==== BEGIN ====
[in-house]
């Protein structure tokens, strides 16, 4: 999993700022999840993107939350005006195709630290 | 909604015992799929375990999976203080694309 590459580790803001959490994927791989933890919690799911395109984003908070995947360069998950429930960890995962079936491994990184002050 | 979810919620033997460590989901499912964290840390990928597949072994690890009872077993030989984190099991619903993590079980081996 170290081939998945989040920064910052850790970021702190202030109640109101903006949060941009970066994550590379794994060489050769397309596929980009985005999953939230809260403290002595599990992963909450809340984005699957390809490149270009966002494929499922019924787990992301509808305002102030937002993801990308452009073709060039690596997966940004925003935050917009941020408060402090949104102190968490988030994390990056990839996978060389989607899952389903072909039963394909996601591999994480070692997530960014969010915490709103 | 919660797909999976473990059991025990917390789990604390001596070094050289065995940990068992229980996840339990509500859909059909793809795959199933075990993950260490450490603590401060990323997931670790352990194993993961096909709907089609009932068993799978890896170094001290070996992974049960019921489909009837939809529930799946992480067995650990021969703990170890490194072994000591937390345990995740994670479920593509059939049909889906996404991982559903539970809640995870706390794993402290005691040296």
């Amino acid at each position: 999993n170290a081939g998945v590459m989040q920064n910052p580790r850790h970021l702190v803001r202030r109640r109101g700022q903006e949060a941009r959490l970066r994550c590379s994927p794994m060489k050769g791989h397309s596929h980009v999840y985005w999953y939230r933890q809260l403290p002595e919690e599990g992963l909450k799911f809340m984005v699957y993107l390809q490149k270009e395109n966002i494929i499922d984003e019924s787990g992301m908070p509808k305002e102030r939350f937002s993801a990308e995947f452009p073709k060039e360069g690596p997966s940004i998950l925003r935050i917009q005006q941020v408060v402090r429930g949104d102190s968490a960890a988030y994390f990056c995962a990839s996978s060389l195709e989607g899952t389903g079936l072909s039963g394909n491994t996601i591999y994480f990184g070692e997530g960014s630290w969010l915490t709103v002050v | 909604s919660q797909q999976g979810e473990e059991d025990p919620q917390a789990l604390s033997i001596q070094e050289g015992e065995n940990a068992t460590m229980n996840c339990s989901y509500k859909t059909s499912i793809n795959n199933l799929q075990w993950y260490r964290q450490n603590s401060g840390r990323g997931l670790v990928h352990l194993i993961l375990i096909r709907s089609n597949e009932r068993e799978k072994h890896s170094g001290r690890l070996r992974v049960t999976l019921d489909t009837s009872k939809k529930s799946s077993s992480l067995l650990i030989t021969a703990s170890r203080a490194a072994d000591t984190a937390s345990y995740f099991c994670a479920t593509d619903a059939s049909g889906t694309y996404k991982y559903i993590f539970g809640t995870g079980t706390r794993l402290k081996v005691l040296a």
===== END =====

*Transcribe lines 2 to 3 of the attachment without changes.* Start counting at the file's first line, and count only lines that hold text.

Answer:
């Protein structure tokens, strides 16, 4: 999993700022999840993107939350005006195709630290 | 909604015992799929375990999976203080694309 590459580790803001959490994927791989933890919690799911395109984003908070995947360069998950429930960890995962079936491994990184002050 | 979810919620033997460590989901499912964290840390990928597949072994690890009872077993030989984190099991619903993590079980081996 170290081939998945989040920064910052850790970021702190202030109640109101903006949060941009970066994550590379794994060489050769397309596929980009985005999953939230809260403290002595599990992963909450809340984005699957390809490149270009966002494929499922019924787990992301509808305002102030937002993801990308452009073709060039690596997966940004925003935050917009941020408060402090949104102190968490988030994390990056990839996978060389989607899952389903072909039963394909996601591999994480070692997530960014969010915490709103 | 919660797909999976473990059991025990917390789990604390001596070094050289065995940990068992229980996840339990509500859909059909793809795959199933075990993950260490450490603590401060990323997931670790352990194993993961096909709907089609009932068993799978890896170094001290070996992974049960019921489909009837939809529930799946992480067995650990021969703990170890490194072994000591937390345990995740994670479920593509059939049909889906996404991982559903539970809640995870706390794993402290005691040296």
């Amino acid at each position: 999993n170290a081939g998945v590459m989040q920064n910052p580790r850790h970021l702190v803001r202030r109640r109101g700022q903006e949060a941009r959490l970066r994550c590379s994927p794994m060489k050769g791989h397309s596929h980009v999840y985005w999953y939230r933890q809260l403290p002595e919690e599990g992963l909450k799911f809340m984005v699957y993107l390809q490149k270009e395109n966002i494929i499922d984003e019924s787990g992301m908070p509808k305002e102030r939350f937002s993801a990308e995947f452009p073709k060039e360069g690596p997966s940004i998950l925003r935050i917009q005006q941020v408060v402090r429930g949104d102190s968490a960890a988030y994390f990056c995962a990839s996978s060389l195709e989607g899952t389903g079936l072909s039963g394909n491994t996601i591999y994480f990184g070692e997530g960014s630290w969010l915490t709103v002050v | 909604s919660q797909q999976g979810e473990e059991d025990p919620q917390a789990l604390s033997i001596q070094e050289g015992e065995n940990a068992t460590m229980n996840c339990s989901y509500k859909t059909s499912i793809n795959n199933l799929q075990w993950y260490r964290q450490n603590s401060g840390r990323g997931l670790v990928h352990l194993i993961l375990i096909r709907s089609n597949e009932r068993e799978k072994h890896s170094g001290r690890l070996r992974v049960t999976l019921d489909t009837s009872k939809k529930s799946s077993s992480l067995l650990i030989t021969a703990s170890r203080a490194a072994d000591t984190a937390s345990y995740f099991c994670a479920t593509d619903a059939s049909g889906t694309y996404k991982y559903i993590f539970g809640t995870g079980t706390r794993l402290k081996v005691l040296a």